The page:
Nothing much was learned. Trump the poll-leading anti-capitalist was Trump, defending total government control of the medical profession without followup. Florida’s ex-governor Jeb Bush showed up with an air of entitlement as he always does even when he speaks of something he thinks he’s earned. Wisconsin Governor Scott Walker, son of a preacher, worked in a line or two as if sensing that this is not his best format. Doctor Ben Carson stammered and rambled about altruism and God. Florida’s Sen. Marco Rubio made points and messed up facts. Tellingly, Arkansas ex-governor Mike Huckabee, the Christian socialist-populist and former Fox News host, wrongly stated that the purpose of the military is to kill, adding only as an afterthought that they ought to protect the nation, too. New Jersey Gov. Chris Christie and Kentucky Sen. Rand Paul sparred over mass, indiscriminate surveillance on Americans and both failed to make a coherent case in an exchange which should have been (and, with moderators, would have been) broadened into a debate among speakers. Ohio’s Gov. John Kasich sounded respectable representing the status quo, Me-Too Republican welfare statist, justifying each violation of individual rights with God and religion. As usual, Ted Cruz was fine until he spoke of God speaking to him and outlined his religious agenda, though he at times sounded like the most thoughtful of the bunch.
But they all served a single purpose and it wasn’t to discuss, debate and disseminate ideas. They were presented as clowns in a carnival; props for Fox News promotionalism. The format and questions were generally driven by the desire to titillate and generate fragments of controversy, not to query, induce an exchange and inform the public.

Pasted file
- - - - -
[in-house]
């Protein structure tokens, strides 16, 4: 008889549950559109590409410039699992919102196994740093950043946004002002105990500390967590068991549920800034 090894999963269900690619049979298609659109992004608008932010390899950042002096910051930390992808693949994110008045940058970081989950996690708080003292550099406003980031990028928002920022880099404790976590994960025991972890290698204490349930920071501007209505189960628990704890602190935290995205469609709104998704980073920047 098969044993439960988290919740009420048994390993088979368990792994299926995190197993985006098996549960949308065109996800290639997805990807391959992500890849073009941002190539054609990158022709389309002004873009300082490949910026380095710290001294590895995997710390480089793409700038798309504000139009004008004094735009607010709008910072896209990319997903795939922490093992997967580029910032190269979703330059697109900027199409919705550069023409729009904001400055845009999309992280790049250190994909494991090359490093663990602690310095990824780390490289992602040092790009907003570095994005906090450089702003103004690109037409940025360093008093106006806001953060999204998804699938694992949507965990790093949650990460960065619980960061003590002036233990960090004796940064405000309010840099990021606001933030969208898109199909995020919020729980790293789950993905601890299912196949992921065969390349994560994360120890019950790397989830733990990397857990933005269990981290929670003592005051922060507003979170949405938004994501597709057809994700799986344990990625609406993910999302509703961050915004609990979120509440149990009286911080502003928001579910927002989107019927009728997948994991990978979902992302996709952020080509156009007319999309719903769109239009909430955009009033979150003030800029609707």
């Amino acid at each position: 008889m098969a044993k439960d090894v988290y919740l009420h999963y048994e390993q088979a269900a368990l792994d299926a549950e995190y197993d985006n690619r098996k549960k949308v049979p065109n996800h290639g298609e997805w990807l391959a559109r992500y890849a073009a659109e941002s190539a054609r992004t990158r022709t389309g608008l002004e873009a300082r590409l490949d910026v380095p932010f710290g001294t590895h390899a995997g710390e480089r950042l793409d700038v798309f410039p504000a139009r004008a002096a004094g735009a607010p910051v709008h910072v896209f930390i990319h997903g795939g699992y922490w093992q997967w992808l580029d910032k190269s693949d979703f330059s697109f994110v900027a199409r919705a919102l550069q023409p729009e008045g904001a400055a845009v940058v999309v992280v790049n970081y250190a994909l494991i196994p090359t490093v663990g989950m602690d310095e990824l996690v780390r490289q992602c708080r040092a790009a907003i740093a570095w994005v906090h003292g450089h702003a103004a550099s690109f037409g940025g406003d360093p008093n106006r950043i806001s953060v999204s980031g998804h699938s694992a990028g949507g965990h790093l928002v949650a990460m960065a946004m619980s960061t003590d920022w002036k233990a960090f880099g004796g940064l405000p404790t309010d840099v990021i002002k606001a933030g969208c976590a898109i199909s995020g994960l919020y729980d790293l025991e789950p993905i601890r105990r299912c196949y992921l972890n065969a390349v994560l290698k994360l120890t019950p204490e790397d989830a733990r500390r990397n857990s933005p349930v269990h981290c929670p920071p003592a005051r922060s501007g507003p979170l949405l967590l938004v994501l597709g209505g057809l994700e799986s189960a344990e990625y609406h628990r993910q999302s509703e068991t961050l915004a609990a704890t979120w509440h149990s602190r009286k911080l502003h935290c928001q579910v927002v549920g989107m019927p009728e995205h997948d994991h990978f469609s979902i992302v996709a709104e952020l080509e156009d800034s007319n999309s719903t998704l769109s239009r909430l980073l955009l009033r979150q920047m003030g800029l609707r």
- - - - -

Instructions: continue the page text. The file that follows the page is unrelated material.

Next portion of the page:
The left praising the display is likely moved by the notion that, if the mainstream media can convince people that last night’s spectacle was an exhibition of journalism, if not good journalism, the left can claim impartiality, employ the same cheap, shallow tactics and continue to get away with propping up the welfare state, leading Americans into total fascism. Baier, Kelly and, looking out of place and slightly ashamed of the company he keeps, Wallace, huffed, snorted and behaved like they were in a friendly barroom brawl, as if programming about presidential politics exists strictly as a spectacle sport. Properly executed, it does not.
Nothing less than America and the lives, liberties, properties and selfish pursuits of Americans is at stake in this presidential election, which is already such as circus that the most serious, principled candidate in the race so far is a socialist from New England named Bernie Sanders, a Democrat who’s filling up arenas as fast as any charismatic advocate of statism. The best that can be said of last night’s Fox News/Facebook debate is that it was not, as advertised, a debate. Like most of what Fox News puts on, it was a show. What Americans desperately need (and, still, to some degree, deserve) is a serious approach to political journalism, not a ringmaster ridiculing clowns at an anti-conceptual circus which may lead into a horror show.